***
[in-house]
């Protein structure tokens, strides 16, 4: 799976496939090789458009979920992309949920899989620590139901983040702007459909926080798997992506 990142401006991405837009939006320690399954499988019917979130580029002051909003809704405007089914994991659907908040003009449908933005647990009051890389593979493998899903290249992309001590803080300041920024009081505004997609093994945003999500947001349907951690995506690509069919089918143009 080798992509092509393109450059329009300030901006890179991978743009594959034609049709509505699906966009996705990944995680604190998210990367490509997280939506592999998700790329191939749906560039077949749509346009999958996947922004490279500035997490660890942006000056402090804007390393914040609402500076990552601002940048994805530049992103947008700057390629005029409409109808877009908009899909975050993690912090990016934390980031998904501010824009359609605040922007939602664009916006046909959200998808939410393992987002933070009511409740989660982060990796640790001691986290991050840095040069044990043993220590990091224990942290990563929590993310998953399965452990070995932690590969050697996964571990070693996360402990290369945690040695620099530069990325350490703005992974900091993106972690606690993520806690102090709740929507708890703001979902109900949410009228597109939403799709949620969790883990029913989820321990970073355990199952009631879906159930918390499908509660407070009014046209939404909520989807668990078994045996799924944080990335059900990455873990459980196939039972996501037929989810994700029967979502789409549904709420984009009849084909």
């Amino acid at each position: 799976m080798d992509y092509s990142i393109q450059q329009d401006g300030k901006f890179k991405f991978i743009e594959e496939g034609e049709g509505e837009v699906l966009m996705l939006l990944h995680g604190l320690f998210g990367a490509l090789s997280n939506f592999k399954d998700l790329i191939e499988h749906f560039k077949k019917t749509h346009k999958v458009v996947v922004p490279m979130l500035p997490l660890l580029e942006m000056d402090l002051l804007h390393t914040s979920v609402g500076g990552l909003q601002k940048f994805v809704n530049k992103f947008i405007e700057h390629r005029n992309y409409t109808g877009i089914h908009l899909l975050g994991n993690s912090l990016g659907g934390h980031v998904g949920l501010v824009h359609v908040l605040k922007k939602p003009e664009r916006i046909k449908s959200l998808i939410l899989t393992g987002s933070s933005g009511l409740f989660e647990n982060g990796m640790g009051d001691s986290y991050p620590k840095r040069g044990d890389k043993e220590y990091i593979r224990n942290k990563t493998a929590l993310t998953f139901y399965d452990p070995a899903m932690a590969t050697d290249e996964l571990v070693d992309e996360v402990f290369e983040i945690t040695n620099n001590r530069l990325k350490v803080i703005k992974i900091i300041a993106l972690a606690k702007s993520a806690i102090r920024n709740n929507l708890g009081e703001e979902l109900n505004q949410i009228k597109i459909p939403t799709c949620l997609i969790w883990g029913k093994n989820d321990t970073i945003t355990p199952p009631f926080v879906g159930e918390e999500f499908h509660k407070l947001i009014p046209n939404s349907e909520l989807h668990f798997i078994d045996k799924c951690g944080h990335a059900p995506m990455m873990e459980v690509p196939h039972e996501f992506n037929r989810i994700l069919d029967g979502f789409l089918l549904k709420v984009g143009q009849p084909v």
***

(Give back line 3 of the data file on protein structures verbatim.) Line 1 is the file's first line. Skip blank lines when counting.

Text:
């Amino acid at each position: 799976m080798d992509y092509s990142i393109q450059q329009d401006g300030k901006f890179k991405f991978i743009e594959e496939g034609e049709g509505e837009v699906l966009m996705l939006l990944h995680g604190l320690f998210g990367a490509l090789s997280n939506f592999k399954d998700l790329i191939e499988h749906f560039k077949k019917t749509h346009k999958v458009v996947v922004p490279m979130l500035p997490l660890l580029e942006m000056d402090l002051l804007h390393t914040s979920v609402g500076g990552l909003q601002k940048f994805v809704n530049k992103f947008i405007e700057h390629r005029n992309y409409t109808g877009i089914h908009l899909l975050g994991n993690s912090l990016g659907g934390h980031v998904g949920l501010v824009h359609v908040l605040k922007k939602p003009e664009r916006i046909k449908s959200l998808i939410l899989t393992g987002s933070s933005g009511l409740f989660e647990n982060g990796m640790g009051d001691s986290y991050p620590k840095r040069g044990d890389k043993e220590y990091i593979r224990n942290k990563t493998a929590l993310t998953f139901y399965d452990p070995a899903m932690a590969t050697d290249e996964l571990v070693d992309e996360v402990f290369e983040i945690t040695n620099n001590r530069l990325k350490v803080i703005k992974i900091i300041a993106l972690a606690k702007s993520a806690i102090r920024n709740n929507l708890g009081e703001e979902l109900n505004q949410i009228k597109i459909p939403t799709c949620l997609i969790w883990g029913k093994n989820d321990t970073i945003t355990p199952p009631f926080v879906g159930e918390e999500f499908h509660k407070l947001i009014p046209n939404s349907e909520l989807h668990f798997i078994d045996k799924c951690g944080h990335a059900p995506m990455m873990e459980v690509p196939h039972e996501f992506n037929r989810i994700l069919d029967g979502f789409l089918l549904k709420v984009g143009q009849p084909v």